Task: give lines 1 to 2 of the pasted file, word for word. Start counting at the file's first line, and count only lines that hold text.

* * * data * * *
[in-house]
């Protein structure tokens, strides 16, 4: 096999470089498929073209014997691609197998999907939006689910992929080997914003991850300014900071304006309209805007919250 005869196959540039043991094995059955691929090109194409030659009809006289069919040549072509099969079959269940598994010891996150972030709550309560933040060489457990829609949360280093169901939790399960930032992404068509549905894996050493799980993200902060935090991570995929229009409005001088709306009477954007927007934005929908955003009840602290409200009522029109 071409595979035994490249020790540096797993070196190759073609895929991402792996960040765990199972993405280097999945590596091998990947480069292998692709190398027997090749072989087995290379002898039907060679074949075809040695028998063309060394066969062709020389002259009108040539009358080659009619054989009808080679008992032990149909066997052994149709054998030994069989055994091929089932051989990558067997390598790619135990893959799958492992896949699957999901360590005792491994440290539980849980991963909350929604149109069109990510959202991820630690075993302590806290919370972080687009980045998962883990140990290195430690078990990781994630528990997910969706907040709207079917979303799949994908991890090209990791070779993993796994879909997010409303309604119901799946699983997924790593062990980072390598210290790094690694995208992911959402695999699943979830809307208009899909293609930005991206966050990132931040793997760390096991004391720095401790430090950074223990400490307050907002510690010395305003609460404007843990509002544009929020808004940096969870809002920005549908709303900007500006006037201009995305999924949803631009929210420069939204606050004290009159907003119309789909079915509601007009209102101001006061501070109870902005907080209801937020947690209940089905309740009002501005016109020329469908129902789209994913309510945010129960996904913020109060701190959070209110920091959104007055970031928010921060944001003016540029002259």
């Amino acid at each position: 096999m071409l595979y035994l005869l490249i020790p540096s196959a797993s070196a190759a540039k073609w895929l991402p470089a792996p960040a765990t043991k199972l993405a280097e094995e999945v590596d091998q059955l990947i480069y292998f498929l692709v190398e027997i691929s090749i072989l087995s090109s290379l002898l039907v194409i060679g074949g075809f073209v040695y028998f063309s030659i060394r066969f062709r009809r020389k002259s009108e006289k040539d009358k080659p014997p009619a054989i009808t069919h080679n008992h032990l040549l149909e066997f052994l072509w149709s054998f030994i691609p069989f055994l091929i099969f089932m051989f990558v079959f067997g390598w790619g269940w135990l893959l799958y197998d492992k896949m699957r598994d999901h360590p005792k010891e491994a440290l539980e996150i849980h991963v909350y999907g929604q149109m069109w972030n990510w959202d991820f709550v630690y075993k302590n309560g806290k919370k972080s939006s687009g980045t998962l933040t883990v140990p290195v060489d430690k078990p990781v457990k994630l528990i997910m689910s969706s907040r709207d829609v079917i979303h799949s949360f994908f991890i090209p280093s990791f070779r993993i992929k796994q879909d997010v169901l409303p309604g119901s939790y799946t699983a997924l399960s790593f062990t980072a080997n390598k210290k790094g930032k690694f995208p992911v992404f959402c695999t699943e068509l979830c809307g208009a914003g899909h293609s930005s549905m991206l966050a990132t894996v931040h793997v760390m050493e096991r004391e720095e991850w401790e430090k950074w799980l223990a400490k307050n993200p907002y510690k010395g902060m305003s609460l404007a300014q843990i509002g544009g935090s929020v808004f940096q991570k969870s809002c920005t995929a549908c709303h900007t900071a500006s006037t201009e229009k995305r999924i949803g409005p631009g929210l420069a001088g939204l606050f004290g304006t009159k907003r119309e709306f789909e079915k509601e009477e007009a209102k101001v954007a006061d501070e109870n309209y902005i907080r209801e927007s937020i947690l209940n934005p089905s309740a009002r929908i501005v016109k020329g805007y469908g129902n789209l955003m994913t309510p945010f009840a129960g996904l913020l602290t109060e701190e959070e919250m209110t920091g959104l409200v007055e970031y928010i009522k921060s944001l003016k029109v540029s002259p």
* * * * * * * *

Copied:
[in-house]
């Protein structure tokens, strides 16, 4: 096999470089498929073209014997691609197998999907939006689910992929080997914003991850300014900071304006309209805007919250 005869196959540039043991094995059955691929090109194409030659009809006289069919040549072509099969079959269940598994010891996150972030709550309560933040060489457990829609949360280093169901939790399960930032992404068509549905894996050493799980993200902060935090991570995929229009409005001088709306009477954007927007934005929908955003009840602290409200009522029109 071409595979035994490249020790540096797993070196190759073609895929991402792996960040765990199972993405280097999945590596091998990947480069292998692709190398027997090749072989087995290379002898039907060679074949075809040695028998063309060394066969062709020389002259009108040539009358080659009619054989009808080679008992032990149909066997052994149709054998030994069989055994091929089932051989990558067997390598790619135990893959799958492992896949699957999901360590005792491994440290539980849980991963909350929604149109069109990510959202991820630690075993302590806290919370972080687009980045998962883990140990290195430690078990990781994630528990997910969706907040709207079917979303799949994908991890090209990791070779993993796994879909997010409303309604119901799946699983997924790593062990980072390598210290790094690694995208992911959402695999699943979830809307208009899909293609930005991206966050990132931040793997760390096991004391720095401790430090950074223990400490307050907002510690010395305003609460404007843990509002544009929020808004940096969870809002920005549908709303900007500006006037201009995305999924949803631009929210420069939204606050004290009159907003119309789909079915509601007009209102101001006061501070109870902005907080209801937020947690209940089905309740009002501005016109020329469908129902789209994913309510945010129960996904913020109060701190959070209110920091959104007055970031928010921060944001003016540029002259």